IPE 360

Food Systems Northwest: Circuits of Soil, Labor, and Money

Eating food is critical to everyday life, and yet many have the luxury to treat daily sustenance as an afterthought. For some, the connections between food and the larger environmental and social systems that sustain human life are largely invisible. This experiential course explores these interactions through an extensive and intensive investigation of the Northwest food system from farm to fork. For three weeks, the course travels among the campuses of Whitman College, the University of Puget Sound, and Willamette University, tracing the themes of soil, labor, and money across the Northwest foodscape. Beginning at Whitman, students focus on the political economy of the food system, training a global lens on the industrial wheat farms, chicken processing plants, and large-scale dairy operations of the Walla Walla Valley. At the University of Puget Sound, the focus shifts to urban agriculture and food justice, tracing the three themes through questions of poverty and access to food, urban planning, and the challenges of growing food in the city of Tacoma. Finally, the course concludes at Willamette where students will live and work at Zena Forest and Farm, putting the methods of sustainable agriculture into practice and exploring the opportunities and obstacles associated with smaller-scale organic agriculture in the Willamette Valley.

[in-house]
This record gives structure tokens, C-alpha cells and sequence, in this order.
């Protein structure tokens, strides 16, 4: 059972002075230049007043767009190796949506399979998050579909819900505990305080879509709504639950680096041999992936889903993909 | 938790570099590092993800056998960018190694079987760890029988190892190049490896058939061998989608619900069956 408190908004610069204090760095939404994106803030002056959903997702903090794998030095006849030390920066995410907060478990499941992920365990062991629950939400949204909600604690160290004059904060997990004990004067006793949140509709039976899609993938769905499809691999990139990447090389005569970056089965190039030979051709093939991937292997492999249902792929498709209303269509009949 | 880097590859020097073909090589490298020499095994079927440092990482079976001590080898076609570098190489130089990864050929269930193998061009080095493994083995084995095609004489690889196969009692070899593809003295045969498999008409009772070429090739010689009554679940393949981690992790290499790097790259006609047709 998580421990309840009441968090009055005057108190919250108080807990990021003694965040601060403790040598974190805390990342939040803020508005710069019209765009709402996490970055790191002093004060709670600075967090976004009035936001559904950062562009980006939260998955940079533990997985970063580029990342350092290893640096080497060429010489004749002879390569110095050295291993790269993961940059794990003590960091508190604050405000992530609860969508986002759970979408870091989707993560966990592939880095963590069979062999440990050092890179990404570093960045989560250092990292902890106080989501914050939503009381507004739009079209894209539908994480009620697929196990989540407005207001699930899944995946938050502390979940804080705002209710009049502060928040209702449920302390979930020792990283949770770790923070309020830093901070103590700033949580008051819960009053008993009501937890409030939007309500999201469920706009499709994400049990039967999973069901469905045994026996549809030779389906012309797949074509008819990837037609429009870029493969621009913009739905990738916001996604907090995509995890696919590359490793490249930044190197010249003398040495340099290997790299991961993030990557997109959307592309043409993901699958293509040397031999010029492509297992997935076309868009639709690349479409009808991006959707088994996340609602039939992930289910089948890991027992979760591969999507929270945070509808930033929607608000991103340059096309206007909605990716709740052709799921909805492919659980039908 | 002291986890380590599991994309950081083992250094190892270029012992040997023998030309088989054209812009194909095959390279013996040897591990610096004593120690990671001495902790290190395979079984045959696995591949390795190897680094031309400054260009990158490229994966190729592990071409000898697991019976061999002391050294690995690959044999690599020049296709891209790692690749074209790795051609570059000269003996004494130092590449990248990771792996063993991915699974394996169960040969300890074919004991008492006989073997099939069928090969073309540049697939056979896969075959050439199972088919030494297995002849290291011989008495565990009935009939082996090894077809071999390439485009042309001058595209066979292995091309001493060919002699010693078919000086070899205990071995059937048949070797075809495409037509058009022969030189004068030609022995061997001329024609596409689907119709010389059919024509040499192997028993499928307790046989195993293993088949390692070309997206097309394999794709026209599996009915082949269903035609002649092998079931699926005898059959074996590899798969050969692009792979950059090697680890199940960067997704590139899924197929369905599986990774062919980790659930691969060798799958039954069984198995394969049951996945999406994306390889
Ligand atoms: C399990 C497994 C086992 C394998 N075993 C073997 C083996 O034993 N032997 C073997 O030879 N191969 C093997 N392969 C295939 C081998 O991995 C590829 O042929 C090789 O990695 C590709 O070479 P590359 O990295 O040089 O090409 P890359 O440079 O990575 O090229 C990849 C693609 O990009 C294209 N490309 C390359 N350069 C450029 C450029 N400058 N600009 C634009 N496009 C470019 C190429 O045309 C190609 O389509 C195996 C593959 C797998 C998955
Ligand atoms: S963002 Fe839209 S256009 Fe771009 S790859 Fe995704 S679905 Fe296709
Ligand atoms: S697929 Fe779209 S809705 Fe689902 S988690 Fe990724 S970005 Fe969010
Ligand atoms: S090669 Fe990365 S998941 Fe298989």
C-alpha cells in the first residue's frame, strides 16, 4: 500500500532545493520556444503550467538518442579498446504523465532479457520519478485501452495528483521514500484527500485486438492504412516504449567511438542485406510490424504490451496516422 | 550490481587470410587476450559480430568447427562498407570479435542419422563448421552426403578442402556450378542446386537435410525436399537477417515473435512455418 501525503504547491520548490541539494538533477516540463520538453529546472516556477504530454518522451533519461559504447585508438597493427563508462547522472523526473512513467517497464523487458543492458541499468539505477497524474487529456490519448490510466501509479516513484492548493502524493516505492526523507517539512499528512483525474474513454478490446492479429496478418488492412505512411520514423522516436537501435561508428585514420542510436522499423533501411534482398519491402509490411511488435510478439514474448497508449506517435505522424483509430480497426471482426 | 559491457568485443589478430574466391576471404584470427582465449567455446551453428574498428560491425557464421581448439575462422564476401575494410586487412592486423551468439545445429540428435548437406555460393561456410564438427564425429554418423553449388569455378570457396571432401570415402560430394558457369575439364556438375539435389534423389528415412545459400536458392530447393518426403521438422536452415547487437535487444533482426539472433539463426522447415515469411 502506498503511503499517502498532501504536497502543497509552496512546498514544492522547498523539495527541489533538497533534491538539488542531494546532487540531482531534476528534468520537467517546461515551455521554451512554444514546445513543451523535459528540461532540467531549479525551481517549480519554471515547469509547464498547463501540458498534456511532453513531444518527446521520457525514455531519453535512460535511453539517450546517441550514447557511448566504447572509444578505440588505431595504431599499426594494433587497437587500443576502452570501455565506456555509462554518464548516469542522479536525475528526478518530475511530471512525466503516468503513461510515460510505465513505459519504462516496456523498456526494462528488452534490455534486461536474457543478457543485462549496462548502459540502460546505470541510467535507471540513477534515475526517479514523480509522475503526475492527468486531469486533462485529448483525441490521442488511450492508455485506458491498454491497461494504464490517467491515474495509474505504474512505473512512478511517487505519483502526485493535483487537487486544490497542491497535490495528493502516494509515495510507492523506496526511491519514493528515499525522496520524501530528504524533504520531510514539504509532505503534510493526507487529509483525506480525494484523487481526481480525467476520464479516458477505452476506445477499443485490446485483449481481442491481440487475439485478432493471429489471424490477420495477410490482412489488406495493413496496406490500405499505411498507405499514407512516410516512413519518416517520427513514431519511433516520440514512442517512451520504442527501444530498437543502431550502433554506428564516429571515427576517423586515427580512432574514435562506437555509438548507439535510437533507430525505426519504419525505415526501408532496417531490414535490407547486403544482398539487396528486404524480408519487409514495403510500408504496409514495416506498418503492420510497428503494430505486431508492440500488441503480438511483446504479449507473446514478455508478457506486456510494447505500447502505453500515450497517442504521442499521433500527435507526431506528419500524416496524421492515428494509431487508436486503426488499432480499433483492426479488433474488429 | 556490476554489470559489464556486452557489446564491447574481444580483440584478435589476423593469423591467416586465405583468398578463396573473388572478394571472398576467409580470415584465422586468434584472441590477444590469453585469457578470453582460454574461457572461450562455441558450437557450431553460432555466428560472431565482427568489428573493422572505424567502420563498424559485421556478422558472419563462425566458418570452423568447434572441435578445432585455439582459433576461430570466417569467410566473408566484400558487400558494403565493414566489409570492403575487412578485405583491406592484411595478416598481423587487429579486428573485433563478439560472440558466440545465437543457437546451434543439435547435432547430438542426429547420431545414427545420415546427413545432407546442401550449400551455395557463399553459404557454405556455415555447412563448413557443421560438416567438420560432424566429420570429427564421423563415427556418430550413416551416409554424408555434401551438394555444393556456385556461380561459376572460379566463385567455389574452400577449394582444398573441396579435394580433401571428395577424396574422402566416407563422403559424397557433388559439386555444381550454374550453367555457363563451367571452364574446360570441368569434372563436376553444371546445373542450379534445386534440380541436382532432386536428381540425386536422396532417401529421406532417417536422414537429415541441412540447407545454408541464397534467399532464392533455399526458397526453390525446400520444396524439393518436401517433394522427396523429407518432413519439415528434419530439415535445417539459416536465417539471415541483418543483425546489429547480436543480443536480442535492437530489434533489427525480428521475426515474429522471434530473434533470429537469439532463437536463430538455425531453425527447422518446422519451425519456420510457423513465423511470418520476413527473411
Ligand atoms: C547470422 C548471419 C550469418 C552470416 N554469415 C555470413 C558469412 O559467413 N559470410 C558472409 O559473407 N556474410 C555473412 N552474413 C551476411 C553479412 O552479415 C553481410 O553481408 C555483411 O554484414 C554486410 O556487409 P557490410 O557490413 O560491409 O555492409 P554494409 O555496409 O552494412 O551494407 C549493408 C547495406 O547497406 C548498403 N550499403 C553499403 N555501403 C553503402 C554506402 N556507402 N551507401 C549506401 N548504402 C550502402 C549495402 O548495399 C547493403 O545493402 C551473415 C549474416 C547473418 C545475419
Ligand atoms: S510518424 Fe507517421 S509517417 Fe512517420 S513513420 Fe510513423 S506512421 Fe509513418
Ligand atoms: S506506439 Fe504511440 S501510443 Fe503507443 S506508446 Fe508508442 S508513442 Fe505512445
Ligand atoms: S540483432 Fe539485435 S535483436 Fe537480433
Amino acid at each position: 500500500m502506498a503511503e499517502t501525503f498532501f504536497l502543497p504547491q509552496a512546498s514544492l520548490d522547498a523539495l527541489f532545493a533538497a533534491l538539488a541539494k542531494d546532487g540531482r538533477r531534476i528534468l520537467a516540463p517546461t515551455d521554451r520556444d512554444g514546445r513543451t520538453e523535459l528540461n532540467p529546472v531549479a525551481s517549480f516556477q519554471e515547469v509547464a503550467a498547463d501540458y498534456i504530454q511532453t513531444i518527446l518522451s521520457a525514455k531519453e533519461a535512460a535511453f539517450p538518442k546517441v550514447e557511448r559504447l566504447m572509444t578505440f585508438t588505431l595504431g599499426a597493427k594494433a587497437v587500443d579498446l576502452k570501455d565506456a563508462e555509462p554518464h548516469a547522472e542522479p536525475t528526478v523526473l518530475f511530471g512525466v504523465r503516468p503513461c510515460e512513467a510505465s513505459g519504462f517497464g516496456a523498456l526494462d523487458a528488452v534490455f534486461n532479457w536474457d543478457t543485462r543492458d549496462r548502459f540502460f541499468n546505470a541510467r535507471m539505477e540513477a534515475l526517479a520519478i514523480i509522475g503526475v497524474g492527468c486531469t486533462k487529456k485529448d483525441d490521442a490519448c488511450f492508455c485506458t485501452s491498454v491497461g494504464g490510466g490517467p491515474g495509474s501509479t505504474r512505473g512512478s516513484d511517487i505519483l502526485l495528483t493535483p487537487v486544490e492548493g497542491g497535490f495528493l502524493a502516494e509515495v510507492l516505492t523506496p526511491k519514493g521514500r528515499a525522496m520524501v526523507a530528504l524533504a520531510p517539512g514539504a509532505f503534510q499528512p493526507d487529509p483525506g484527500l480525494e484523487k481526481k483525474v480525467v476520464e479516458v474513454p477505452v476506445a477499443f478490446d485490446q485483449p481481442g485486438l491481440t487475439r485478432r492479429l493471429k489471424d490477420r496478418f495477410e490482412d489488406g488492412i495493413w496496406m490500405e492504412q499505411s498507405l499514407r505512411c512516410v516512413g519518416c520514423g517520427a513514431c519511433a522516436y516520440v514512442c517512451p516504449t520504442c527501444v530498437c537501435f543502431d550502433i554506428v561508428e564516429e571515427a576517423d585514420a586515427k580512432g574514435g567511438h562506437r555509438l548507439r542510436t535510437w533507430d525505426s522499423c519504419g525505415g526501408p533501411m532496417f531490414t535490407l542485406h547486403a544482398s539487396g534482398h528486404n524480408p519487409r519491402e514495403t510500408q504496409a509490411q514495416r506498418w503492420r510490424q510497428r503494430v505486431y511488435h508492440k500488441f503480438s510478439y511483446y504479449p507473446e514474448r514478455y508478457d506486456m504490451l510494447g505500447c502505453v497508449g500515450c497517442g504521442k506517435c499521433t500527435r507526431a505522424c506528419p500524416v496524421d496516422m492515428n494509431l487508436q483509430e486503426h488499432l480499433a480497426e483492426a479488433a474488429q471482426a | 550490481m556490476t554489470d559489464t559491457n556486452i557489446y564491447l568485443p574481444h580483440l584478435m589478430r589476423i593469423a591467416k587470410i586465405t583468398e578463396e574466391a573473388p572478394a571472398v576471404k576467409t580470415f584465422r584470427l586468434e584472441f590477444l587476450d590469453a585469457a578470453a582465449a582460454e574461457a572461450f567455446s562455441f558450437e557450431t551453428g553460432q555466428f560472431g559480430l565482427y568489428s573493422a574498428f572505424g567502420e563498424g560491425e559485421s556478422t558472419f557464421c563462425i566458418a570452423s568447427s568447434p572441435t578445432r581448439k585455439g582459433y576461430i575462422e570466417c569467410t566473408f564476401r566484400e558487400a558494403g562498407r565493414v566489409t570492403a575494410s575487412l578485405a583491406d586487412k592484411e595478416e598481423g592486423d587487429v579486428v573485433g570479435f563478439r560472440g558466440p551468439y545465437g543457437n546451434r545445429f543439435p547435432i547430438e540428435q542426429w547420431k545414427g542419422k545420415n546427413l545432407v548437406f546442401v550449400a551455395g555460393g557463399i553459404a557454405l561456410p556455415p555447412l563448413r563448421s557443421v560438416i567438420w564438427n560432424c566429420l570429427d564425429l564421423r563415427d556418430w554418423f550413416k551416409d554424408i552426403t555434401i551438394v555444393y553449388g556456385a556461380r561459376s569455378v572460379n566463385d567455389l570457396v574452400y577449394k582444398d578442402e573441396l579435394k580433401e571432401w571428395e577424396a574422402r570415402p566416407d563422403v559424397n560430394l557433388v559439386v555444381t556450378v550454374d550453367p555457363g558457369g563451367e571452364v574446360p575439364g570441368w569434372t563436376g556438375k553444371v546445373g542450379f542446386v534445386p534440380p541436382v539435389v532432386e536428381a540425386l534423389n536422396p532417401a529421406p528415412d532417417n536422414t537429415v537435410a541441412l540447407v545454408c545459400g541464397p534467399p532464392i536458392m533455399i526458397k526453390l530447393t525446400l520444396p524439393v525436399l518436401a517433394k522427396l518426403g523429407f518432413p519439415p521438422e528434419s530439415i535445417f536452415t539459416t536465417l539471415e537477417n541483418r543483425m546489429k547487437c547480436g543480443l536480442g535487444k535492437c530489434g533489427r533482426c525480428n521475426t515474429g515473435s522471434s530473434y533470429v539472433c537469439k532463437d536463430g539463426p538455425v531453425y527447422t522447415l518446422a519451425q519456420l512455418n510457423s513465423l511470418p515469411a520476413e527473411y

Crosslisted as IPE/ENVR 360.